“I would never do that,” she said, her temper growing, her tone an aggrieved growl.

“All right, so exactly what happened?”

“I came running out here and…”


“And I’m not sure.”

His voice went very soft then. “You’re sure you weren’t molested in any way?”

Was she? She’d passed out cold. But she hadn’t been assaulted or anything. She was certain of it.

“No. I wasn’t hurt. I wasn’t even touched,” she murmured.

“Okay, so this man broke into your house to stare at you and then did…what when you ran out? Ransacked the place?”

No…somehow he moved faster than I did. He tapped me on the shoulder and scared me so badly I fainted. But she could hardly say that.

She lowered her head, lashes falling, flushing. “I’m not sure.”

“Well, let’s take a look around, huh?” He strode toward the house. For a moment she stood watching him; then she hurried after him.

“Jed, what are you doing here, anyway?” she asked.

“I came over to have coffee with Ana, and then I saw you lying out here.” He motioned for her to stay on the porch, his face wearing a stern mask of warning.

“He could still be here,” he said, and it made sense—except that she knew he didn’t believe her that anyone had been there in the first place.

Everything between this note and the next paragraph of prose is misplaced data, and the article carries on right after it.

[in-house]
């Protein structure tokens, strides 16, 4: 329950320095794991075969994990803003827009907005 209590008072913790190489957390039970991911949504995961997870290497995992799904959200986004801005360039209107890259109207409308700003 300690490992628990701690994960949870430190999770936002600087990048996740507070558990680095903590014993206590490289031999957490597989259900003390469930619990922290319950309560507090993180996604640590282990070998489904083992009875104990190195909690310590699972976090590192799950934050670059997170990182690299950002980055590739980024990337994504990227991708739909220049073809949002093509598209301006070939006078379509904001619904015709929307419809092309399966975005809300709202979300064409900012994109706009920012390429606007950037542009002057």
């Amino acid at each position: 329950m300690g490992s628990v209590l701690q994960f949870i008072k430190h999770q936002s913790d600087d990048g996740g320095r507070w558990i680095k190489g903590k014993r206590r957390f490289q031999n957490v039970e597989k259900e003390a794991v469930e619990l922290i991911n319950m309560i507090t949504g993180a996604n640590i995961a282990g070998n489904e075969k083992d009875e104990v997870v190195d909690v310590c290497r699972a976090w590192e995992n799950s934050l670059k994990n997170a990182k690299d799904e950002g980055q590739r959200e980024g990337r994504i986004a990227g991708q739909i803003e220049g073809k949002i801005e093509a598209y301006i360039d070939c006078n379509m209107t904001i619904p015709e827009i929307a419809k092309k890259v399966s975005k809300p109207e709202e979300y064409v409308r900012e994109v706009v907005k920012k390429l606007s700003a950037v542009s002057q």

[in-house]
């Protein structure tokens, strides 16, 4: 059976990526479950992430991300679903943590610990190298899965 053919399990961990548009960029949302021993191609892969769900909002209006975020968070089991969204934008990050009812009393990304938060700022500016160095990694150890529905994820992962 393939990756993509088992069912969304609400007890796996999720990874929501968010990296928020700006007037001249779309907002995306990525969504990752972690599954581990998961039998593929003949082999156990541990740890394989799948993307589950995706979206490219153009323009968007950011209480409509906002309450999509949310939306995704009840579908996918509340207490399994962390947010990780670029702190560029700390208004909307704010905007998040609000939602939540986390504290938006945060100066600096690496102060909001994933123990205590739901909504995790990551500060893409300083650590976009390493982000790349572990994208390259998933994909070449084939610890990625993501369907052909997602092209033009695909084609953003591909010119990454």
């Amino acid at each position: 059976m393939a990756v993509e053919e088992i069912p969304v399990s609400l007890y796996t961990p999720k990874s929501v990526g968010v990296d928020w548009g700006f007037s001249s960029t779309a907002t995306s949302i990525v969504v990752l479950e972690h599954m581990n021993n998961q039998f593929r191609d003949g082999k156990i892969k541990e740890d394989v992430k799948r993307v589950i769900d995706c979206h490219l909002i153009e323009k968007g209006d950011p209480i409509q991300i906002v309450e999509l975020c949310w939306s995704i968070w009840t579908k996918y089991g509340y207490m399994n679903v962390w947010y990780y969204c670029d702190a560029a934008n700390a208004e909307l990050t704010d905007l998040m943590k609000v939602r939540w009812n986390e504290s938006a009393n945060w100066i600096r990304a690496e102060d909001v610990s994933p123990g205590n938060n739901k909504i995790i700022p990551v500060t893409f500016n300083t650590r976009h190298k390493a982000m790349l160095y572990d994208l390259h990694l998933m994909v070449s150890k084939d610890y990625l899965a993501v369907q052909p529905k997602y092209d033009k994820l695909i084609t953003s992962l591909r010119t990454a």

But she knew he didn’t dare ignore her. He might think that she was crazy, that she’d had too much to drink while playing with the occult, but there was a killer in the area, and he couldn’t take chances.

“I think I’d be safer with you,” she called as he disappeared into the house. “In all those slasher movies, when the guy goes off and leaves the girl she ends up dead!”

There was no answer.

She stood nervously on the porch, feeling like a fool. Despite the fact that this was Florida, autumn was well on the way, and she was chilled, standing there in her damp cotton nightgown and bare feet.


There was still no answer. She looked around, since there was nothing else to do. The day was coming on nicely. By midafternoon, it would be hot. The sky was crystal-blue now, but no doubt this afternoon the thunderclouds would come rolling through.

Jed returned at last, startling her out of her reverie as he stepped outside and shook his head. “Nothing. There’s no one in there now.”

She let out a long breath. “Jed, it was real. He was real. I opened my eyes, and I saw a man standing at the foot of my bed.”

“We’ll walk through the house together,” he told her, the expression in his dark eyes an enigma. “You can see if anything is out of place.”

She followed him into the house. “Upstairs first?” he suggested.

Upstairs, the rooms that her family had claimed in earlier days were empty and undisturbed. Even in her bedroom, everything looked normal. The sheets were tossed back, as they had been when she bolted, but everything else looked just as she had left it.

“Anything?” Jed asked.

She shook her head.

He stared at her. “You and Ana shouldn’t have been playing with that stupid Ouija board.”

“Oh, so now you believe in Ouija boards?” she said.

“No. But I do believe in the power of suggestion.”